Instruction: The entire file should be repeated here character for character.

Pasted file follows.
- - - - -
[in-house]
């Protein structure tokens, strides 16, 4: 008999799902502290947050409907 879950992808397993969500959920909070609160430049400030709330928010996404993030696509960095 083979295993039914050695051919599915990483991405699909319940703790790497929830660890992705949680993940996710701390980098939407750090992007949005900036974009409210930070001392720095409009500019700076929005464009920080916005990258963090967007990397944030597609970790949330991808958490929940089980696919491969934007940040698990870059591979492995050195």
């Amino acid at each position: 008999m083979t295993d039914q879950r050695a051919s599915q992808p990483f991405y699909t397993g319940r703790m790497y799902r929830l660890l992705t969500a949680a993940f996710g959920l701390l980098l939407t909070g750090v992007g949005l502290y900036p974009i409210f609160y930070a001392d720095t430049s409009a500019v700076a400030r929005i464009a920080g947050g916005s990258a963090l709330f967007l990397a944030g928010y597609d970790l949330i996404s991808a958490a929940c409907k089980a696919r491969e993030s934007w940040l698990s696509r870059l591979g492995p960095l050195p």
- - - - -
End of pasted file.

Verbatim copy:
[in-house]
């Protein structure tokens, strides 16, 4: 008999799902502290947050409907 879950992808397993969500959920909070609160430049400030709330928010996404993030696509960095 083979295993039914050695051919599915990483991405699909319940703790790497929830660890992705949680993940996710701390980098939407750090992007949005900036974009409210930070001392720095409009500019700076929005464009920080916005990258963090967007990397944030597609970790949330991808958490929940089980696919491969934007940040698990870059591979492995050195």
């Amino acid at each position: 008999m083979t295993d039914q879950r050695a051919s599915q992808p990483f991405y699909t397993g319940r703790m790497y799902r929830l660890l992705t969500a949680a993940f996710g959920l701390l980098l939407t909070g750090v992007g949005l502290y900036p974009i409210f609160y930070a001392d720095t430049s409009a500019v700076a400030r929005i464009a920080g947050g916005s990258a963090l709330f967007l990397a944030g928010y597609d970790l949330i996404s991808a958490a929940c409907k089980a696919r491969e993030s934007w940040l698990s696509r870059l591979g492995p960095l050195p």